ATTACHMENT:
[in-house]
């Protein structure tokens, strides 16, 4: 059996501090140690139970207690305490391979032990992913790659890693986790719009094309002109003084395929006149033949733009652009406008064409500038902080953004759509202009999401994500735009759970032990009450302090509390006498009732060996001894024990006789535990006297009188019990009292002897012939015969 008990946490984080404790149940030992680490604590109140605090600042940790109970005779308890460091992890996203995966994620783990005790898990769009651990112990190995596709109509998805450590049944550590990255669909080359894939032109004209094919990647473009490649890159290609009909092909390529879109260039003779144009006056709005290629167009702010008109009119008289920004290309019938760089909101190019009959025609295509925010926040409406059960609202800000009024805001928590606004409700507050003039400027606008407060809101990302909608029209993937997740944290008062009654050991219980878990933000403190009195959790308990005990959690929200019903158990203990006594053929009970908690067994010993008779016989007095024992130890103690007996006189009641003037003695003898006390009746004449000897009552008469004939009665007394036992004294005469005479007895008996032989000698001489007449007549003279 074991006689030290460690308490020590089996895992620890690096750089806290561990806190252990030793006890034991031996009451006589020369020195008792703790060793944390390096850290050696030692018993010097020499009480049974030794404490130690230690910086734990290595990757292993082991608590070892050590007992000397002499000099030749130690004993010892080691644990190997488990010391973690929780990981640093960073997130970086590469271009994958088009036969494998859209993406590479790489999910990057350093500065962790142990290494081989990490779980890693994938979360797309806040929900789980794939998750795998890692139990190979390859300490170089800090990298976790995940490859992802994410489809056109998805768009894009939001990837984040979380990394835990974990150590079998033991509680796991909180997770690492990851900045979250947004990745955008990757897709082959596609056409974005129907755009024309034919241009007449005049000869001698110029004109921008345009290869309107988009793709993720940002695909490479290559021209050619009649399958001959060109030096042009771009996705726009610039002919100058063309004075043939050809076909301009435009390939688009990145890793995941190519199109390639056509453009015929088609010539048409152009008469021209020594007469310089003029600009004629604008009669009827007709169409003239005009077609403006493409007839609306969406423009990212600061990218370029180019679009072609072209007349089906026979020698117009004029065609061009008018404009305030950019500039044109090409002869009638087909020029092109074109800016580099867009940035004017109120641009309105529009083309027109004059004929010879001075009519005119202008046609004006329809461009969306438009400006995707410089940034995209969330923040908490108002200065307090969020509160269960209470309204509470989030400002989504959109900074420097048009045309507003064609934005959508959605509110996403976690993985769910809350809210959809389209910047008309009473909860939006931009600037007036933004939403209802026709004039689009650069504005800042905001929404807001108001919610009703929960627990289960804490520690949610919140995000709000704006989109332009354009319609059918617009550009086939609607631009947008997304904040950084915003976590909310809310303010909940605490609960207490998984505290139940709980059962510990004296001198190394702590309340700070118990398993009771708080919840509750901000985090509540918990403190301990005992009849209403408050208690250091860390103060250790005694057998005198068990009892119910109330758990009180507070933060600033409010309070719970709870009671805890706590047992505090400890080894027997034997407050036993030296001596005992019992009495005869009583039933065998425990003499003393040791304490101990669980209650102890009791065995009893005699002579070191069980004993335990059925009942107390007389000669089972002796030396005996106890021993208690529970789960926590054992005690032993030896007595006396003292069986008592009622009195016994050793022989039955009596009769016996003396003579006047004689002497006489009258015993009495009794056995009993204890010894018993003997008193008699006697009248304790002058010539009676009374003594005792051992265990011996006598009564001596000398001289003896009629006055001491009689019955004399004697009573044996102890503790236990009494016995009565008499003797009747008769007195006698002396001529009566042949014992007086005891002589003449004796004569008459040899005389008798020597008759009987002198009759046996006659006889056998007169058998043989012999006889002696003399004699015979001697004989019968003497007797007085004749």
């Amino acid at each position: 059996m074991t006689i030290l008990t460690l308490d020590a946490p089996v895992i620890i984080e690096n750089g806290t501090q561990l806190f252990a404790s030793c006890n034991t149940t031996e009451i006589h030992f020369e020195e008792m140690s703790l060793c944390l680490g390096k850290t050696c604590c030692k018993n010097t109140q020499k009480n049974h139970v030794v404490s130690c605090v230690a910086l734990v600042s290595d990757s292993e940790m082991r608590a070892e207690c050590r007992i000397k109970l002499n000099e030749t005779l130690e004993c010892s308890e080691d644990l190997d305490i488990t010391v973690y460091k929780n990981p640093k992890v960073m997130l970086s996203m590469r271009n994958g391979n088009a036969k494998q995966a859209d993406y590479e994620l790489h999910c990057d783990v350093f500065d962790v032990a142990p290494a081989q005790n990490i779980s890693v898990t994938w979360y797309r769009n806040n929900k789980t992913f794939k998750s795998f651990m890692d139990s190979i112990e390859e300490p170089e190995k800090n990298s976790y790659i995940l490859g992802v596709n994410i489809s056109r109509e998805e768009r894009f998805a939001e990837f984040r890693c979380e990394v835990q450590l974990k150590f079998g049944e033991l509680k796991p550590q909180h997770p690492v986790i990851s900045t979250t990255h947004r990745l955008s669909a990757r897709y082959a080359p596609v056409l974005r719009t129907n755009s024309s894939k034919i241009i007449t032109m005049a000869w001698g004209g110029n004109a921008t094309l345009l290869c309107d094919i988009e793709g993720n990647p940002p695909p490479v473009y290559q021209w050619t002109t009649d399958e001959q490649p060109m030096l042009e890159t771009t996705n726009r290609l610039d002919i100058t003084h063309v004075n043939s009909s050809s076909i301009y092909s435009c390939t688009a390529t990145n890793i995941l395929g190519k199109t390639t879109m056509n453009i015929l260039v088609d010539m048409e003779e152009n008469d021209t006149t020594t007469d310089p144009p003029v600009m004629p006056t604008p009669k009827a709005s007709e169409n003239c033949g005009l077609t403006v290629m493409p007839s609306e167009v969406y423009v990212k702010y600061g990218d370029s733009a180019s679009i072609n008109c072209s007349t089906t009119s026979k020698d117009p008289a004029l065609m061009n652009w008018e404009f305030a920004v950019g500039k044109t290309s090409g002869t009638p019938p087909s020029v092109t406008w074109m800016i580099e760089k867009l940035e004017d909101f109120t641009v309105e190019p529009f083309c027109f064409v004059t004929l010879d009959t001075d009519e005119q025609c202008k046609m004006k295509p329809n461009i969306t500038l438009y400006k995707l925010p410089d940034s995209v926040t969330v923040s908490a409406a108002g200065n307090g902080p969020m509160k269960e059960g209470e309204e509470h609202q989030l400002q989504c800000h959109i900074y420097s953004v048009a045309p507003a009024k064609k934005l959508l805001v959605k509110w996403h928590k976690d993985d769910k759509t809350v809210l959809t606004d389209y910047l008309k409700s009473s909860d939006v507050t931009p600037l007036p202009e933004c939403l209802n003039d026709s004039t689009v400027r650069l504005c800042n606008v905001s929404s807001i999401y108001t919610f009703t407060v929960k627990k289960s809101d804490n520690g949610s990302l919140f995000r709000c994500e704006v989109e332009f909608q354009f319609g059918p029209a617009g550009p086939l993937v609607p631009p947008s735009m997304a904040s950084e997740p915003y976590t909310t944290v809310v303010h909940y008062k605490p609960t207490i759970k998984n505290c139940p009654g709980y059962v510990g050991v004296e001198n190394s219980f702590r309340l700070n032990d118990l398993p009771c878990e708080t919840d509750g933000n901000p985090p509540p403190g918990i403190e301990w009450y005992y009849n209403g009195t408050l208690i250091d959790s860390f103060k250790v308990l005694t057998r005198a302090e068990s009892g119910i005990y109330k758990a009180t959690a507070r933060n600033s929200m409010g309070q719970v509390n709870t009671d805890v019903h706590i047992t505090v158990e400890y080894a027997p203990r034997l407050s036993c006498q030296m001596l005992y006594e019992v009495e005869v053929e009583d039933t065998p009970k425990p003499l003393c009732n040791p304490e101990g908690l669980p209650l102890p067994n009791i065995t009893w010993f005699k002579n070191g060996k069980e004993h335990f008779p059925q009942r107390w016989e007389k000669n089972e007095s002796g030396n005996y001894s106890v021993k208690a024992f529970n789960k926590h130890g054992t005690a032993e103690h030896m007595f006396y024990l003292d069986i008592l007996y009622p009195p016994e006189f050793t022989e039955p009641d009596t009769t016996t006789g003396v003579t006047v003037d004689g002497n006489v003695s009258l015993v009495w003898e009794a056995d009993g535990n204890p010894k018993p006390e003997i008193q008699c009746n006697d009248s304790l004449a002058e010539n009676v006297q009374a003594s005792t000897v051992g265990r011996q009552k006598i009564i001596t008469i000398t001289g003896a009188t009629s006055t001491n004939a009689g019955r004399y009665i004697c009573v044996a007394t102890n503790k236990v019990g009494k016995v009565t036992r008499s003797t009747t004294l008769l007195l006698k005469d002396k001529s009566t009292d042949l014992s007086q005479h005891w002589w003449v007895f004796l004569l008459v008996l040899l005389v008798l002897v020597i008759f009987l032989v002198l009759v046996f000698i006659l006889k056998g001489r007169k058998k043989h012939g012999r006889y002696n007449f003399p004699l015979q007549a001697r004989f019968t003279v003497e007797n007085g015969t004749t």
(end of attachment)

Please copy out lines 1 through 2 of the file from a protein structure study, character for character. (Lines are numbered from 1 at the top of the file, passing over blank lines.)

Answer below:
[in-house]
């Protein structure tokens, strides 16, 4: 059996501090140690139970207690305490391979032990992913790659890693986790719009094309002109003084395929006149033949733009652009406008064409500038902080953004759509202009999401994500735009759970032990009450302090509390006498009732060996001894024990006789535990006297009188019990009292002897012939015969 008990946490984080404790149940030992680490604590109140605090600042940790109970005779308890460091992890996203995966994620783990005790898990769009651990112990190995596709109509998805450590049944550590990255669909080359894939032109004209094919990647473009490649890159290609009909092909390529879109260039003779144009006056709005290629167009702010008109009119008289920004290309019938760089909101190019009959025609295509925010926040409406059960609202800000009024805001928590606004409700507050003039400027606008407060809101990302909608029209993937997740944290008062009654050991219980878990933000403190009195959790308990005990959690929200019903158990203990006594053929009970908690067994010993008779016989007095024992130890103690007996006189009641003037003695003898006390009746004449000897009552008469004939009665007394036992004294005469005479007895008996032989000698001489007449007549003279 074991006689030290460690308490020590089996895992620890690096750089806290561990806190252990030793006890034991031996009451006589020369020195008792703790060793944390390096850290050696030692018993010097020499009480049974030794404490130690230690910086734990290595990757292993082991608590070892050590007992000397002499000099030749130690004993010892080691644990190997488990010391973690929780990981640093960073997130970086590469271009994958088009036969494998859209993406590479790489999910990057350093500065962790142990290494081989990490779980890693994938979360797309806040929900789980794939998750795998890692139990190979390859300490170089800090990298976790995940490859992802994410489809056109998805768009894009939001990837984040979380990394835990974990150590079998033991509680796991909180997770690492990851900045979250947004990745955008990757897709082959596609056409974005129907755009024309034919241009007449005049000869001698110029004109921008345009290869309107988009793709993720940002695909490479290559021209050619009649399958001959060109030096042009771009996705726009610039002919100058063309004075043939050809076909301009435009390939688009990145890793995941190519199109390639056509453009015929088609010539048409152009008469021209020594007469310089003029600009004629604008009669009827007709169409003239005009077609403006493409007839609306969406423009990212600061990218370029180019679009072609072209007349089906026979020698117009004029065609061009008018404009305030950019500039044109090409002869009638087909020029092109074109800016580099867009940035004017109120641009309105529009083309027109004059004929010879001075009519005119202008046609004006329809461009969306438009400006995707410089940034995209969330923040908490108002200065307090969020509160269960209470309204509470989030400002989504959109900074420097048009045309507003064609934005959508959605509110996403976690993985769910809350809210959809389209910047008309009473909860939006931009600037007036933004939403209802026709004039689009650069504005800042905001929404807001108001919610009703929960627990289960804490520690949610919140995000709000704006989109332009354009319609059918617009550009086939609607631009947008997304904040950084915003976590909310809310303010909940605490609960207490998984505290139940709980059962510990004296001198190394702590309340700070118990398993009771708080919840509750901000985090509540918990403190301990005992009849209403408050208690250091860390103060250790005694057998005198068990009892119910109330758990009180507070933060600033409010309070719970709870009671805890706590047992505090400890080894027997034997407050036993030296001596005992019992009495005869009583039933065998425990003499003393040791304490101990669980209650102890009791065995009893005699002579070191069980004993335990059925009942107390007389000669089972002796030396005996106890021993208690529970789960926590054992005690032993030896007595006396003292069986008592009622009195016994050793022989039955009596009769016996003396003579006047004689002497006489009258015993009495009794056995009993204890010894018993003997008193008699006697009248304790002058010539009676009374003594005792051992265990011996006598009564001596000398001289003896009629006055001491009689019955004399004697009573044996102890503790236990009494016995009565008499003797009747008769007195006698002396001529009566042949014992007086005891002589003449004796004569008459040899005389008798020597008759009987002198009759046996006659006889056998007169058998043989012999006889002696003399004699015979001697004989019968003497007797007085004749």